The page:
In MIT professor Daniel Jackson’s recent book, “Portraits of Resilience,” being resilient means being vulnerable. It a gives a glimpse into how students at the Massachusetts Institute of Technology — one of the most competitive and elite universities in the world — cope, overcome, and find meaning in their lives.
The book was born from a weekly column published in the university newspaper, The Tech, during the spring of 2016. The column was launched in response to several suicides at MIT in 2014 and 2015 that left the campus reeling.
Professors and students tried to encourage conversations about mental health and depression. Jackson, a professor of computer science, put up flyers around campus asking people to share their struggles with him for a series in the Tech. He was shocked at the outpouring of stories. Each reflection was a reminder to readers: They were not alone.
“My idea, in short, was to celebrate the people who had experienced either depression, anxiety, and other mental health challenges for their resilience in facing up to it,” said Jackson, who is also a photographer. “To recognize they weren’t laggards in our community but they were essentially on the front lines of this modern-day battle.”
“Portraits of Resilience” came out in December. It features Jackson’s black-and-white portraits, as well as brief essays by 22 subjects — students, professors, and staff. Eighteen were first featured in the Tech. A recent $10,000 donation paid for a copy of the book to be given to every member of MIT’s current freshman class in the past few weeks.
Jackson would like the incoming fall class to receive copies as well.
“Coming out in public and being a real person rather than just a statistic seemed to change everything,” Jackson said. “This [column] somehow caused this sort of wave of appreciation and consolation to the students who felt that this wasn’t kind of an anonymous scourge ... there were real people they could talk to about this.
In her essay, Caterina Colon, now 24 and a research associate at the Koch Institute for Integrative Cancer Research at MIT, described what it was like to navigate her first semester of college while mourning the death of her mother. She was an only child raised by a single mother in San Juan, Puerto Rico. At the end of her senior year of high school, her mother died of a heart attack in front of her. Colon had just committed to go to MIT. She moved out of the house the same day her mother died.
“One of the biggest lessons I learned was to be way more self-compassionate than I was,” Colon said. “I was so engulfed by everything that I had just been through that I didn’t even appreciate that some of the challenges I was facing I would’ve faced otherwise. I kind of attributed everything to just being sad or being not good enough for school.”
The cluster of suicides happened during Haley Cope’s freshman year.
In her essay, she said the death of a student in her dorm was a wake-up call. Now 21, Cope remembers sitting with others the day after it happened, many students crying over another loss. She herself had been missing class that school year and struggling with depression.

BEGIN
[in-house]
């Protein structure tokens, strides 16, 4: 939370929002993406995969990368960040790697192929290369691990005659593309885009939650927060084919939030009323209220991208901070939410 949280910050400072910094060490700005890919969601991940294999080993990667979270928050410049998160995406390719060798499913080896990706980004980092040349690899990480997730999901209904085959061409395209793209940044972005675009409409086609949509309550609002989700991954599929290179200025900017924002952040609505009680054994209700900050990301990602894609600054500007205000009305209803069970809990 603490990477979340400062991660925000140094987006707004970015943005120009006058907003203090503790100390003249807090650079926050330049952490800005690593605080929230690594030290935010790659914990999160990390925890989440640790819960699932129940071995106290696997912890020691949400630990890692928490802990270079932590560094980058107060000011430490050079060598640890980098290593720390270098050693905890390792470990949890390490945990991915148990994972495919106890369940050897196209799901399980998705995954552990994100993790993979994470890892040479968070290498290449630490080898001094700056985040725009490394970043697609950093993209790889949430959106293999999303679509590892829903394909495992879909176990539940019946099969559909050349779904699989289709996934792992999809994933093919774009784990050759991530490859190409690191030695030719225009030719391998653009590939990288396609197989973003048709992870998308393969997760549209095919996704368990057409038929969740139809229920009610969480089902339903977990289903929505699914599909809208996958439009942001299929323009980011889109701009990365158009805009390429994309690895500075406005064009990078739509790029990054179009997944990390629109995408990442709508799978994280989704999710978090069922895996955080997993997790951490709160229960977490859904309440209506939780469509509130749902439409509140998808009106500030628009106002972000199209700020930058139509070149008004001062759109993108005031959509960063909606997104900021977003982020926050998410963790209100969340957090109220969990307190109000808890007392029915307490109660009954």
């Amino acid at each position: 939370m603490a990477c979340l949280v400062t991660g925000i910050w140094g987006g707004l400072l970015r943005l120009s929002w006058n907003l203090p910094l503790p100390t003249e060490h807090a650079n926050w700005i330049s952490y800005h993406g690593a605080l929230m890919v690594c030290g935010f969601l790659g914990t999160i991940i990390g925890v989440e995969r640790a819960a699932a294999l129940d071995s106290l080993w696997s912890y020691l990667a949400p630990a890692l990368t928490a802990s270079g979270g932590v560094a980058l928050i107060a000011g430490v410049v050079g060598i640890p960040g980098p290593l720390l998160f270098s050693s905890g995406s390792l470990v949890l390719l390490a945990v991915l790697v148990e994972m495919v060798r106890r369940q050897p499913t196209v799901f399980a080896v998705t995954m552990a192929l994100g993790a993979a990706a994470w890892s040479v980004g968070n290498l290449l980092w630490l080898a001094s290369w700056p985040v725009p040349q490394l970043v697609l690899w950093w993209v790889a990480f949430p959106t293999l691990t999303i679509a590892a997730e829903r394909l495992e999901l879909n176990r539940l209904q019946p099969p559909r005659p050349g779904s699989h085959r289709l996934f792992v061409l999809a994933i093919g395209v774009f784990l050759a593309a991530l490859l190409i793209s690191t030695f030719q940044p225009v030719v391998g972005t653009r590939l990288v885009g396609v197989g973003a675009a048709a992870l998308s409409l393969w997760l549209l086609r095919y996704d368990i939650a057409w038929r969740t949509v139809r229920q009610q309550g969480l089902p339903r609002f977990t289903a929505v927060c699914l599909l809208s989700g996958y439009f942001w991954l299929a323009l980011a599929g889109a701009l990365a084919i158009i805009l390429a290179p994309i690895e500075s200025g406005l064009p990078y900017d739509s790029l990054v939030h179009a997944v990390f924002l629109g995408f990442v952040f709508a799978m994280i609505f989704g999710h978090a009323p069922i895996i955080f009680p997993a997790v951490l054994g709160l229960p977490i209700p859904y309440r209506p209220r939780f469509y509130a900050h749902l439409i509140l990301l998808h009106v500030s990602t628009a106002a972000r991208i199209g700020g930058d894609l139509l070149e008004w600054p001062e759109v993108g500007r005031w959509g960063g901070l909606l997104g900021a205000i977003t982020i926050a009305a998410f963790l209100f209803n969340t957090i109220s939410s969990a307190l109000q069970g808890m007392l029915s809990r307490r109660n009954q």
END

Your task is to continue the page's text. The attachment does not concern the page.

Cope said she had even contemplated suicide, but the loss of the student in her dorm pushed her to get help.
Cope shared her story with Jackson with the hope that others would do the same.
“Seeing how everyone was impacted by this, regardless of their knowledge of the person, was a strong realization of, ‘Oh, there are community webs here and I can’t just fade out of this,’” Cope said. “Realizing if I were so low and wanted to die that much, then I needed to do something about it for the sake of those around me.”
‘All the struggles and difficulties can get better and be sorted out. There is hope for change.’
Cope, who’s majoring in women’s and gender studies, graduates from MIT in June. She met her best friend and now fiance that first year while on suicide watch at McLean Psychiatric Hospital in Belmont. There’s comfort in knowing they met at their lowest moment and still accept and love each other without reservation, Cope said.
When she looks back on that time, she said wishes she’d been more dedicated to therapy and medication.
“All the struggles and difficulties can get better and be sorted out,” Cope said. “There is hope for change.”
A coalition on the Cambridge campus called “Mind Hand Heart” has been holding “Random Acts of Kindness Week” events at MIT.
Faculty, staff, and students have given away free cupcakes and goodie bags, held open mics and events to give students a place to vent and encourage openness and conversation. They’ve funded activities such as a community puzzle in the Math Department where people can gather to hang out, laugh, and enjoy a slice of pizza.
In these ways, the conversation about depression, self-care, and mental health on campus continues.
The responses to the book have been more than Jackson could’ve imagined. One subject, MIT physics professor John Belcher, recently shared with Jackson a message he got from a freshman.
“I just got this book and I read your story,” the student wrote to Belcher. “And it’s because of your story that I’m able to get out of bed this morning.”Cristela Guerra can be reached at firstname.lastname@example.org. Follow her on Twitter @CristelaGuerra.